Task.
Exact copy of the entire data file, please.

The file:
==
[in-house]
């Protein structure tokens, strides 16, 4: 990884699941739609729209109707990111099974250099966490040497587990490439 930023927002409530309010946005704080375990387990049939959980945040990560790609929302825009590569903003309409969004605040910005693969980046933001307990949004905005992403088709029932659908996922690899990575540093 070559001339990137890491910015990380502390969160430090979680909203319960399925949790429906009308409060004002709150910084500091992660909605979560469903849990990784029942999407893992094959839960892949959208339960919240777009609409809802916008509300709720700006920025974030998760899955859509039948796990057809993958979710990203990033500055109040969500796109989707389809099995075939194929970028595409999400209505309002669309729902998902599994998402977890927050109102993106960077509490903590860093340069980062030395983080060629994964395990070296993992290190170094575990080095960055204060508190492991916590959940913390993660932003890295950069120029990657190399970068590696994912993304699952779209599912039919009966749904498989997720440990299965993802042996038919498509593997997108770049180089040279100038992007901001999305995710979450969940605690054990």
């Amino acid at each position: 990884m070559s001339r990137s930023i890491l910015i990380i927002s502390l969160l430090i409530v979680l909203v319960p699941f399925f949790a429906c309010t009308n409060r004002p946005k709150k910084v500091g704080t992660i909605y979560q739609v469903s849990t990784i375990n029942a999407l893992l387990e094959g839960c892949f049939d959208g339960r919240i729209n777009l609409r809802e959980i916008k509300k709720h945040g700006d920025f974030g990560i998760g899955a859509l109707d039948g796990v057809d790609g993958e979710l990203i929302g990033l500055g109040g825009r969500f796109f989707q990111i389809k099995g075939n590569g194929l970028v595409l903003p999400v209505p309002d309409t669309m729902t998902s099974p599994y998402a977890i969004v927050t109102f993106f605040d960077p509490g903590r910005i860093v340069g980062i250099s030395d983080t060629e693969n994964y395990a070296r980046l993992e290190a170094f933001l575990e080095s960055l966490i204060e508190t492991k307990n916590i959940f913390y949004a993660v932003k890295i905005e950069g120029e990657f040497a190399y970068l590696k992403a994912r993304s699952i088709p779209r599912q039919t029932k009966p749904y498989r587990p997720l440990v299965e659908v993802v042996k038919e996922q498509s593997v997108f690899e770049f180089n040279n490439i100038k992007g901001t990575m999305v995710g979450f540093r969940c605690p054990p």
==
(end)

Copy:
[in-house]
């Protein structure tokens, strides 16, 4: 990884699941739609729209109707990111099974250099966490040497587990490439 930023927002409530309010946005704080375990387990049939959980945040990560790609929302825009590569903003309409969004605040910005693969980046933001307990949004905005992403088709029932659908996922690899990575540093 070559001339990137890491910015990380502390969160430090979680909203319960399925949790429906009308409060004002709150910084500091992660909605979560469903849990990784029942999407893992094959839960892949959208339960919240777009609409809802916008509300709720700006920025974030998760899955859509039948796990057809993958979710990203990033500055109040969500796109989707389809099995075939194929970028595409999400209505309002669309729902998902599994998402977890927050109102993106960077509490903590860093340069980062030395983080060629994964395990070296993992290190170094575990080095960055204060508190492991916590959940913390993660932003890295950069120029990657190399970068590696994912993304699952779209599912039919009966749904498989997720440990299965993802042996038919498509593997997108770049180089040279100038992007901001999305995710979450969940605690054990």
């Amino acid at each position: 990884m070559s001339r990137s930023i890491l910015i990380i927002s502390l969160l430090i409530v979680l909203v319960p699941f399925f949790a429906c309010t009308n409060r004002p946005k709150k910084v500091g704080t992660i909605y979560q739609v469903s849990t990784i375990n029942a999407l893992l387990e094959g839960c892949f049939d959208g339960r919240i729209n777009l609409r809802e959980i916008k509300k709720h945040g700006d920025f974030g990560i998760g899955a859509l109707d039948g796990v057809d790609g993958e979710l990203i929302g990033l500055g109040g825009r969500f796109f989707q990111i389809k099995g075939n590569g194929l970028v595409l903003p999400v209505p309002d309409t669309m729902t998902s099974p599994y998402a977890i969004v927050t109102f993106f605040d960077p509490g903590r910005i860093v340069g980062i250099s030395d983080t060629e693969n994964y395990a070296r980046l993992e290190a170094f933001l575990e080095s960055l966490i204060e508190t492991k307990n916590i959940f913390y949004a993660v932003k890295i905005e950069g120029e990657f040497a190399y970068l590696k992403a994912r993304s699952i088709p779209r599912q039919t029932k009966p749904y498989r587990p997720l440990v299965e659908v993802v042996k038919e996922q498509s593997v997108f690899e770049f180089n040279n490439i100038k992007g901001t990575m999305v995710g979450f540093r969940c605690p054990p």